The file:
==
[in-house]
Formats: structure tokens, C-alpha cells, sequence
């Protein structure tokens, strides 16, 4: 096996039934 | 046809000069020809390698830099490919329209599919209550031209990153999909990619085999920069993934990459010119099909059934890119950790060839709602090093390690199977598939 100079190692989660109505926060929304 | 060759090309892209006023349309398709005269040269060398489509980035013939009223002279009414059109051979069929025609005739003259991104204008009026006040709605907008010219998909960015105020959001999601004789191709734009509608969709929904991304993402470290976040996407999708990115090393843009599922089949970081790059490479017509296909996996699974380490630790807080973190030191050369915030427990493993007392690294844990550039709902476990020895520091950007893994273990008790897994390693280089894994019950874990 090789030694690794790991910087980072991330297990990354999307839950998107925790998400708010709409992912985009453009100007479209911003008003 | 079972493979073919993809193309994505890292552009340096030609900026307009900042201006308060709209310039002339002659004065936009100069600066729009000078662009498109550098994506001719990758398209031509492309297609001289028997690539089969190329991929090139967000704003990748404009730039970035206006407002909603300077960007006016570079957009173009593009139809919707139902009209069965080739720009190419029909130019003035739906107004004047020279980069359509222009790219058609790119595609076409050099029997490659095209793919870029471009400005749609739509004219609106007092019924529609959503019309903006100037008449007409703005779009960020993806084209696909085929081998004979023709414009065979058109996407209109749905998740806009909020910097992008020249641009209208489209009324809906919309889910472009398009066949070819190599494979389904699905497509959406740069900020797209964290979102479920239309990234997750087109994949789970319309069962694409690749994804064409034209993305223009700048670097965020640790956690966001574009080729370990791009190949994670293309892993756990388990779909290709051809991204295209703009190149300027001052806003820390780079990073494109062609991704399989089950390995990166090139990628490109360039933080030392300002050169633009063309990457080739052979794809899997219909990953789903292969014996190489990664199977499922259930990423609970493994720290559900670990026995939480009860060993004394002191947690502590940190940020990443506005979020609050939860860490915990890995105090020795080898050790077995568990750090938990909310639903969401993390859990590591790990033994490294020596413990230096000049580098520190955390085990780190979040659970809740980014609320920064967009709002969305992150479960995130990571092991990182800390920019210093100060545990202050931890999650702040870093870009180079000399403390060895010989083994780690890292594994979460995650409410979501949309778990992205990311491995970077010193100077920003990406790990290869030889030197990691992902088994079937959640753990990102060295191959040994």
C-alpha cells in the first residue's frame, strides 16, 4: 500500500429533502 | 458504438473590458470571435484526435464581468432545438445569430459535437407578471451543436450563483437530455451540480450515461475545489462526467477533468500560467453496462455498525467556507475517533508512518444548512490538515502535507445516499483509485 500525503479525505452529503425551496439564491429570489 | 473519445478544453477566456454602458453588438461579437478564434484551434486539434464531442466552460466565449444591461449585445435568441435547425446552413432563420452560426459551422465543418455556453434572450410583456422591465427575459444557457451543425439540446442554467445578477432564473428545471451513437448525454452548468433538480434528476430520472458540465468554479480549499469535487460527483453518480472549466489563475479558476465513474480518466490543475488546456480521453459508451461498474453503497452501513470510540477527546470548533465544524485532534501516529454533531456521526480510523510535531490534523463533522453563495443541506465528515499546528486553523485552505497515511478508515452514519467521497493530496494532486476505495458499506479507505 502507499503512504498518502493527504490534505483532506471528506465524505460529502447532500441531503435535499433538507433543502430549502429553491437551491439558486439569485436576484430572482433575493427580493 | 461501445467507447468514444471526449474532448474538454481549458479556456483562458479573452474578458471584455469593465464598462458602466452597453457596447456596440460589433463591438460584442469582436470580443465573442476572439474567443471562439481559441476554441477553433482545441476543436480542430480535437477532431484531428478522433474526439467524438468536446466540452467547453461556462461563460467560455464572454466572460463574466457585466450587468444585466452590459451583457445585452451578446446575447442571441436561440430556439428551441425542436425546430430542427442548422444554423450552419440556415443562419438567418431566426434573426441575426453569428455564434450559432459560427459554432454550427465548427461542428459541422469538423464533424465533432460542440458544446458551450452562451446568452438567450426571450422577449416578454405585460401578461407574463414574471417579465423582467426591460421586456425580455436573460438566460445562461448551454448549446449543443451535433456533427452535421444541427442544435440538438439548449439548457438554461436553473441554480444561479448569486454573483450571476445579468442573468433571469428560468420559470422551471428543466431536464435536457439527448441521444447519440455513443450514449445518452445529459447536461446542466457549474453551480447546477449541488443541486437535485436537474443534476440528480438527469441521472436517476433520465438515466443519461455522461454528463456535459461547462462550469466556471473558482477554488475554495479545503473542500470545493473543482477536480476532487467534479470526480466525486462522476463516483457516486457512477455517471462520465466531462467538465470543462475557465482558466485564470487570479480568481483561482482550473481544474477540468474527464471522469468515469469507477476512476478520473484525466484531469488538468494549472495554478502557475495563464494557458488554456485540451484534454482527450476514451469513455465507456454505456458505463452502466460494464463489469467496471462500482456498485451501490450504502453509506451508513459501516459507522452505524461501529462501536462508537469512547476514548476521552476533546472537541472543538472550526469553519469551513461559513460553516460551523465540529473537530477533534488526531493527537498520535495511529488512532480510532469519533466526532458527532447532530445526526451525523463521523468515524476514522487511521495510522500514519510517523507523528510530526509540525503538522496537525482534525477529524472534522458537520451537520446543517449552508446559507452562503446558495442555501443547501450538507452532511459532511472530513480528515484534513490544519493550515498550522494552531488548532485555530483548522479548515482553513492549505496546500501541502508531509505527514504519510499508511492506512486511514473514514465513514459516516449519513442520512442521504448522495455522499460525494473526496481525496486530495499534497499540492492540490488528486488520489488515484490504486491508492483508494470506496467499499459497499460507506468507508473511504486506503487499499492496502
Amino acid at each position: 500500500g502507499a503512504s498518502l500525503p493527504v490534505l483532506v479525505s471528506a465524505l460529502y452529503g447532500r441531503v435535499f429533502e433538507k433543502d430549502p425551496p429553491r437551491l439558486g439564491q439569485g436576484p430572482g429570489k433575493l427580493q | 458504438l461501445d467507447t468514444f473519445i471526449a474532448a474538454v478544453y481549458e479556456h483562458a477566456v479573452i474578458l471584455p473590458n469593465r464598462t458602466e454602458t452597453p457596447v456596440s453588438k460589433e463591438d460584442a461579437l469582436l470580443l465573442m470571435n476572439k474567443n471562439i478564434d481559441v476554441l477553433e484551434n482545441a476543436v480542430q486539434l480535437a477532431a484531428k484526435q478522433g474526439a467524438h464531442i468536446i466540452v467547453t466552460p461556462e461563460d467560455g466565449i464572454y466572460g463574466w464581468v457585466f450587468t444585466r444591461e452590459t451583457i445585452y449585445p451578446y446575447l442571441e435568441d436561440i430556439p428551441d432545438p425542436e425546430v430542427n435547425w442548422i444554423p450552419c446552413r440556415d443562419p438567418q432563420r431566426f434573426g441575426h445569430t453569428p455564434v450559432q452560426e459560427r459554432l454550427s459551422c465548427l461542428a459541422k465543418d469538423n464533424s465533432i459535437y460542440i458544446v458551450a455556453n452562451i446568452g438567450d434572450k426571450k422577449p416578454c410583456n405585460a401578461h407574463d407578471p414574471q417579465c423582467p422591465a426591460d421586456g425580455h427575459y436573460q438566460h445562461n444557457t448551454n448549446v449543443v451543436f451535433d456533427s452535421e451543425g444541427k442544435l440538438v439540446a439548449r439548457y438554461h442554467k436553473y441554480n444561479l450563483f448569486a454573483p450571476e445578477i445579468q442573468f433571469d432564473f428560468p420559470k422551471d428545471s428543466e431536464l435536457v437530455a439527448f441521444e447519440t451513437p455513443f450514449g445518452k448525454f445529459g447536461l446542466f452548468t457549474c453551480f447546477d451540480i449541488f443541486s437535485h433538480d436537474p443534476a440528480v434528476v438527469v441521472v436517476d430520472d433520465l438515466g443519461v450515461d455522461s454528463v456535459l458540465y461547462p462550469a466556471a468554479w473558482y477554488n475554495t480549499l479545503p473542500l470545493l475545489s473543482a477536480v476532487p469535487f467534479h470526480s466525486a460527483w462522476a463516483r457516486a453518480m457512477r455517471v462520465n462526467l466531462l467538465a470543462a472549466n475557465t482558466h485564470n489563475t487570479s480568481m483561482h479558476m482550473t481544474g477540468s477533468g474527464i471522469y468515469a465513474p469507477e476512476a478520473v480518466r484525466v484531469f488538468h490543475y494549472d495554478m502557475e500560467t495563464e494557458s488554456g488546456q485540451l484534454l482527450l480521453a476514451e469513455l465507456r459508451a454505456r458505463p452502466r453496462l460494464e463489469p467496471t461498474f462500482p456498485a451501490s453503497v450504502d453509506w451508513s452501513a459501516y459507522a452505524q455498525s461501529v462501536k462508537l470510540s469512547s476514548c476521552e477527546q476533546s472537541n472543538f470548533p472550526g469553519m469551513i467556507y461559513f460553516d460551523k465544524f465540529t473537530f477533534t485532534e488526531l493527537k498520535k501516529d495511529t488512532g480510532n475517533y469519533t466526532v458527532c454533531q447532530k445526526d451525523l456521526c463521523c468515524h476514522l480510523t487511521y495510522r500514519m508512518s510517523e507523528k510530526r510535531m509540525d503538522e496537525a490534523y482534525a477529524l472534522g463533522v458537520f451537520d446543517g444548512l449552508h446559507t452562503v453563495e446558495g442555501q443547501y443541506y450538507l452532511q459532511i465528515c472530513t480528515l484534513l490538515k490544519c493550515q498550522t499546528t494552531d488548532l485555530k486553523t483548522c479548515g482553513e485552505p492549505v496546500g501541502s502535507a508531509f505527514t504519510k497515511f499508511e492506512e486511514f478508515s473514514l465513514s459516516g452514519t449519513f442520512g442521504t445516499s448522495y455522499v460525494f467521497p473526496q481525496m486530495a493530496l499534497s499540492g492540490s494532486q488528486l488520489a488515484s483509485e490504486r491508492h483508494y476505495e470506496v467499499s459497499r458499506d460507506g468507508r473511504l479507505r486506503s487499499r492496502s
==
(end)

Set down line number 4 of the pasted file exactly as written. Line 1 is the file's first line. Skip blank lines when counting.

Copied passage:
C-alpha cells in the first residue's frame, strides 16, 4: 500500500429533502 | 458504438473590458470571435484526435464581468432545438445569430459535437407578471451543436450563483437530455451540480450515461475545489462526467477533468500560467453496462455498525467556507475517533508512518444548512490538515502535507445516499483509485 500525503479525505452529503425551496439564491429570489 | 473519445478544453477566456454602458453588438461579437478564434484551434486539434464531442466552460466565449444591461449585445435568441435547425446552413432563420452560426459551422465543418455556453434572450410583456422591465427575459444557457451543425439540446442554467445578477432564473428545471451513437448525454452548468433538480434528476430520472458540465468554479480549499469535487460527483453518480472549466489563475479558476465513474480518466490543475488546456480521453459508451461498474453503497452501513470510540477527546470548533465544524485532534501516529454533531456521526480510523510535531490534523463533522453563495443541506465528515499546528486553523485552505497515511478508515452514519467521497493530496494532486476505495458499506479507505 502507499503512504498518502493527504490534505483532506471528506465524505460529502447532500441531503435535499433538507433543502430549502429553491437551491439558486439569485436576484430572482433575493427580493 | 461501445467507447468514444471526449474532448474538454481549458479556456483562458479573452474578458471584455469593465464598462458602466452597453457596447456596440460589433463591438460584442469582436470580443465573442476572439474567443471562439481559441476554441477553433482545441476543436480542430480535437477532431484531428478522433474526439467524438468536446466540452467547453461556462461563460467560455464572454466572460463574466457585466450587468444585466452590459451583457445585452451578446446575447442571441436561440430556439428551441425542436425546430430542427442548422444554423450552419440556415443562419438567418431566426434573426441575426453569428455564434450559432459560427459554432454550427465548427461542428459541422469538423464533424465533432460542440458544446458551450452562451446568452438567450426571450422577449416578454405585460401578461407574463414574471417579465423582467426591460421586456425580455436573460438566460445562461448551454448549446449543443451535433456533427452535421444541427442544435440538438439548449439548457438554461436553473441554480444561479448569486454573483450571476445579468442573468433571469428560468420559470422551471428543466431536464435536457439527448441521444447519440455513443450514449445518452445529459447536461446542466457549474453551480447546477449541488443541486437535485436537474443534476440528480438527469441521472436517476433520465438515466443519461455522461454528463456535459461547462462550469466556471473558482477554488475554495479545503473542500470545493473543482477536480476532487467534479470526480466525486462522476463516483457516486457512477455517471462520465466531462467538465470543462475557465482558466485564470487570479480568481483561482482550473481544474477540468474527464471522469468515469469507477476512476478520473484525466484531469488538468494549472495554478502557475495563464494557458488554456485540451484534454482527450476514451469513455465507456454505456458505463452502466460494464463489469467496471462500482456498485451501490450504502453509506451508513459501516459507522452505524461501529462501536462508537469512547476514548476521552476533546472537541472543538472550526469553519469551513461559513460553516460551523465540529473537530477533534488526531493527537498520535495511529488512532480510532469519533466526532458527532447532530445526526451525523463521523468515524476514522487511521495510522500514519510517523507523528510530526509540525503538522496537525482534525477529524472534522458537520451537520446543517449552508446559507452562503446558495442555501443547501450538507452532511459532511472530513480528515484534513490544519493550515498550522494552531488548532485555530483548522479548515482553513492549505496546500501541502508531509505527514504519510499508511492506512486511514473514514465513514459516516449519513442520512442521504448522495455522499460525494473526496481525496486530495499534497499540492492540490488528486488520489488515484490504486491508492483508494470506496467499499459497499460507506468507508473511504486506503487499499492496502